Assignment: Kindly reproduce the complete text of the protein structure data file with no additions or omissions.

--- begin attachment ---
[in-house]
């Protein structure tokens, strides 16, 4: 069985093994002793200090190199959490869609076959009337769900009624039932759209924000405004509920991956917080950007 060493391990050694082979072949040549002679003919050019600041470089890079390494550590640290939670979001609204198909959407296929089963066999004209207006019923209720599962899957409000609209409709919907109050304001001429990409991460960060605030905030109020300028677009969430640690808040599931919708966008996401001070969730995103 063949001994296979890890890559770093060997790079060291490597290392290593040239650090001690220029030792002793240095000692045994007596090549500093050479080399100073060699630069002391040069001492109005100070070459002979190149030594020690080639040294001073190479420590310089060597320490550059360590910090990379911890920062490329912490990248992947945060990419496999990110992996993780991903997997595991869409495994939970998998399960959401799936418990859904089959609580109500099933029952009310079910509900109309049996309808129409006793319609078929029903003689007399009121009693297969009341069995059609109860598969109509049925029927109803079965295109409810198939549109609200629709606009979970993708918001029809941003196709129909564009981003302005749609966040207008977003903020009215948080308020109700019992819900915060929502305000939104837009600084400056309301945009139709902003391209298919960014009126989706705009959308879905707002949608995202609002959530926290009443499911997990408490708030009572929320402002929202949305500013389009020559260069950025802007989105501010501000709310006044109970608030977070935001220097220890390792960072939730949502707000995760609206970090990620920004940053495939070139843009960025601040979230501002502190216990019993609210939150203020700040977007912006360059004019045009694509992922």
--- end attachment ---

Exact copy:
[in-house]
């Protein structure tokens, strides 16, 4: 069985093994002793200090190199959490869609076959009337769900009624039932759209924000405004509920991956917080950007 060493391990050694082979072949040549002679003919050019600041470089890079390494550590640290939670979001609204198909959407296929089963066999004209207006019923209720599962899957409000609209409709919907109050304001001429990409991460960060605030905030109020300028677009969430640690808040599931919708966008996401001070969730995103 063949001994296979890890890559770093060997790079060291490597290392290593040239650090001690220029030792002793240095000692045994007596090549500093050479080399100073060699630069002391040069001492109005100070070459002979190149030594020690080639040294001073190479420590310089060597320490550059360590910090990379911890920062490329912490990248992947945060990419496999990110992996993780991903997997595991869409495994939970998998399960959401799936418990859904089959609580109500099933029952009310079910509900109309049996309808129409006793319609078929029903003689007399009121009693297969009341069995059609109860598969109509049925029927109803079965295109409810198939549109609200629709606009979970993708918001029809941003196709129909564009981003302005749609966040207008977003903020009215948080308020109700019992819900915060929502305000939104837009600084400056309301945009139709902003391209298919960014009126989706705009959308879905707002949608995202609002959530926290009443499911997990408490708030009572929320402002929202949305500013389009020559260069950025802007989105501010501000709310006044109970608030977070935001220097220890390792960072939730949502707000995760609206970090990620920004940053495939070139843009960025601040979230501002502190216990019993609210939150203020700040977007912006360059004019045009694509992922």